open circuit in the antenna feeder cable or in the RF amplifier circuit. If the picture is not snowy, observe the output signal of
the video detector with an oscilloscope. Normally, a signal of around 1.5 V p-p to 2 V p-p can be observed. If the strength of the
signal is very low, check the mixer, VIF, video detector and the AGC circuits. If the output voltage of the video detector is
normal, check the video amplifier circuit.
NO COLOR
This symptom is characterized by a monochrome picture even during color reception.
There are three cases of this symptom. 1) color loss in all channels, 2) color loss in a
particular channel and 3) intermittent color loss.
Cause
1 No color in all channels. A trouble in any of the following circuits may cause the symptom: bandpass amplifier, ACC, color
killer, 3.58 MHz oscillator, 3.58 MHz output, burst gate and burst amplifier circuits.
2. No color in some or in a particular channel. This symptom is caused by a
misadjustment in the fine-tuning circuit (shift in the local oscillator frequency) or a loose contact in the channel selector
switch.
3 Intermittent color loss. This is caused by a loose contact in the channel selector, mismatch between the antenna and the
receiver or an intermittent operation of the 3.58 MHz oscillator.
TROUBLE-SHOOTING PROCEDURE
a Solid-state circuits
The trouble-shooting procedure for color loss in all channels will be discussed.
Nevertheless, it may serve as reference for trouble-shooting the receiver for the other cases of color loss.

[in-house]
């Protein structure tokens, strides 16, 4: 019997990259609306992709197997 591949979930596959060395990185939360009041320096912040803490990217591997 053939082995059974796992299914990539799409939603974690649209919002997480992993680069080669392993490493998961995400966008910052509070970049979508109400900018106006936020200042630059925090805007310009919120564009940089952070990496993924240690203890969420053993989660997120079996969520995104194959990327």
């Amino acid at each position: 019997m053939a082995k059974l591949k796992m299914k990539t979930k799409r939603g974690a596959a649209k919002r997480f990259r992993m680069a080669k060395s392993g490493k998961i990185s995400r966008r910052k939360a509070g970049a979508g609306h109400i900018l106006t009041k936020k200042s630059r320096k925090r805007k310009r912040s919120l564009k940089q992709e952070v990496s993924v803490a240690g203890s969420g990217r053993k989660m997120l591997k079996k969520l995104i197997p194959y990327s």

Note that for this symptom, the defective component may be in any of the numerous possible defective circuits. Thus, for an
efficient and prompt trouble-shooting, observe the symptom carefully. The exact method of trouble-shooting a receiver for this
kind of symptom varies with the type of circuit used in the chroma or color circuits. The troubleshooting details that will be
given are for circuits similar to the one given in Fig. 21-2. However, the trouble-shooting flow chart shown in Fig. 21-1 may be
used as reference in trouble-shooting other types of circuits. First, adjust the fine-tuning control with the color intensity set at
maximum and the
color killer set at minimum. If you cannot get the color, trouble-shoot the color circuits.
Short the collector and the emitter of the ACC transistor (Q2) in Fig. 21-2. If the
color appears, the ACC circuit is defective. Otherwise, if you cannot regain the color, disconnect the short across the collector
and the emitter of the ACC transistor and ground the emitter of the second bandpass transistor (Q3). After doing so, adjust the